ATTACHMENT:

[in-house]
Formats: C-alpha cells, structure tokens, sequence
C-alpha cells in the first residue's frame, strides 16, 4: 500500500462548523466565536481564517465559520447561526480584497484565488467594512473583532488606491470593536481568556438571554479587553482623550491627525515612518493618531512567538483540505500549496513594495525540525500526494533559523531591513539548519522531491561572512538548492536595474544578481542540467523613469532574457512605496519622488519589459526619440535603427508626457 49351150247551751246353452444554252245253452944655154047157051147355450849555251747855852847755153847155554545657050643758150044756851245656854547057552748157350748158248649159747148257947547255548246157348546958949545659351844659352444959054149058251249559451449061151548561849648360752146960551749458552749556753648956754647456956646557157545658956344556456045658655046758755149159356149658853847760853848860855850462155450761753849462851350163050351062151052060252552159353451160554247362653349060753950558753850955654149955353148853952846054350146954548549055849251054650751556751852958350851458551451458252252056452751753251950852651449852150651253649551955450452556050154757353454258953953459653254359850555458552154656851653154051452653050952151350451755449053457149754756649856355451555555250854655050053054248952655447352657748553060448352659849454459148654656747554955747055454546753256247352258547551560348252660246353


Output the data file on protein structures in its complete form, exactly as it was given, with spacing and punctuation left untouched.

[in-house]
Formats: C-alpha cells, structure tokens, sequence
C-alpha cells in the first residue's frame, strides 16, 4: 500500500462548523466565536481564517465559520447561526480584497484565488467594512473583532488606491470593536481568556438571554479587553482623550491627525515612518493618531512567538483540505500549496513594495525540525500526494533559523531591513539548519522531491561572512538548492536595474544578481542540467523613469532574457512605496519622488519589459526619440535603427508626457 49351150247551751246353452444554252245253452944655154047157051147355450849555251747855852847755153847155554545657050643758150044756851245656854547057552748157350748158248649159747148257947547255548246157348546958949545659351844659352444959054149058251249559451449061151548561849648360752146960551749458552749556753648956754647456956646557157545658956344556456045658655046758755149159356149658853847760853848860855850462155450761753849462851350163050351062151052060252552159353451160554247362653349060753950558753850955654149955353148853952846054350146954548549055849251054650751556751852958350851458551451458252252056452751753251950852651449852150651253649551955450452556050154757353454258953953459653254359850555458552154656851653154051452653050952151350451755449053457149754756649856355451555555250854655050053054248952655447352657748553060448352659849454459148654656747554955747055454546753256247352258547551560348252660246353